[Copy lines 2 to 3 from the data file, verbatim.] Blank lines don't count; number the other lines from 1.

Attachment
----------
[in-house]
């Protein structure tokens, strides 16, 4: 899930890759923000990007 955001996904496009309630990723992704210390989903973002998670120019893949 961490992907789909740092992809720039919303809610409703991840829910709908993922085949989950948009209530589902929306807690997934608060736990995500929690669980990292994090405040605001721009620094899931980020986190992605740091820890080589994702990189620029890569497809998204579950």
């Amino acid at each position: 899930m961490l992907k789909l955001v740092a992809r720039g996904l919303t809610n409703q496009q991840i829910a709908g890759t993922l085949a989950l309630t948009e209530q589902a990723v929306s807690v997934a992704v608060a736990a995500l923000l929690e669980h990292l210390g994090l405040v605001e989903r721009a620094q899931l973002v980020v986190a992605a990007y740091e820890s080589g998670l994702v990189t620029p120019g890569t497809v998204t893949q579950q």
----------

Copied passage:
């Protein structure tokens, strides 16, 4: 899930890759923000990007 955001996904496009309630990723992704210390989903973002998670120019893949 961490992907789909740092992809720039919303809610409703991840829910709908993922085949989950948009209530589902929306807690997934608060736990995500929690669980990292994090405040605001721009620094899931980020986190992605740091820890080589994702990189620029890569497809998204579950």
């Amino acid at each position: 899930m961490l992907k789909l955001v740092a992809r720039g996904l919303t809610n409703q496009q991840i829910a709908g890759t993922l085949a989950l309630t948009e209530q589902a990723v929306s807690v997934a992704v608060a736990a995500l923000l929690e669980h990292l210390g994090l405040v605001e989903r721009a620094q899931l973002v980020v986190a992605a990007y740091e820890s080589g998670l994702v990189t620029p120019g890569t497809v998204t893949q579950q």